I do have spam call detection on my phones, and sometimes it works and sometimes not. Unfortunately, it rings the phone even if it thinks it may be spam. I'd prefer that it not ring at all if there's more than a 1% chance that it's spam.

    So, what to do? As a first step, I'm prepared to route all inbound calls directly into voicemail, without ringing the phone, and then I'll separate the wheat from the chaff after the fact. It's radical, but unless someone knows of a better way, I'm going to give it a try. It's main virtue is that it's simple, and it blocks 100%.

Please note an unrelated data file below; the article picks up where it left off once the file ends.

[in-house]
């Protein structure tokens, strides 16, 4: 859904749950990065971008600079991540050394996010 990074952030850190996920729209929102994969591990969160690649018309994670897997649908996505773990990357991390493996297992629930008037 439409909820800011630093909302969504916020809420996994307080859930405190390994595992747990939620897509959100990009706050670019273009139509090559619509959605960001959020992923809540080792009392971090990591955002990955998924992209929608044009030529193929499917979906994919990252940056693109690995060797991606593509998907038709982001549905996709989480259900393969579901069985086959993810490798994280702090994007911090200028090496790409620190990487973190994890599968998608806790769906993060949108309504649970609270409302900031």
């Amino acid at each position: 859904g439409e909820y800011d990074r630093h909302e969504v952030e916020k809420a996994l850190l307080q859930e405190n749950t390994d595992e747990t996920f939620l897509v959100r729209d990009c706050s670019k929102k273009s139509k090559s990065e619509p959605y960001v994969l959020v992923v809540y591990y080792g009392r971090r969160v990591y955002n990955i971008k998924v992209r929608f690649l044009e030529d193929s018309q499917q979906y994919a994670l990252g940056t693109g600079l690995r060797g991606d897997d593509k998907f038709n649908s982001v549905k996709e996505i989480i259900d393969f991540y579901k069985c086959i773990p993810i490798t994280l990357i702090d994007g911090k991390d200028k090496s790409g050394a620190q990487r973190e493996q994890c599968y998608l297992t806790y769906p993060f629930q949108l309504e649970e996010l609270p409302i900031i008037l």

• @NeverDie Sorry for your pain. Something that has worked for me: once I detect a robo-call I leave the phone on but just walk away. I let them hang-up on me. Seems that they never call me back. Plus, sometimes I remember and block them. I like skywatch's idea of a accept-list rather than a block-list.

    Due to my elder-care responsibilities, I must answer all calls because I’ve made so many inquiries and dearly need help. Funny, my mom doesn’t have the volume of robo-calls that I get. Maybe the calls are related to activity? Burner phones with friendly-forwarding-filters might help?
    I would have called you to deliver this message, but …

  • Hero Member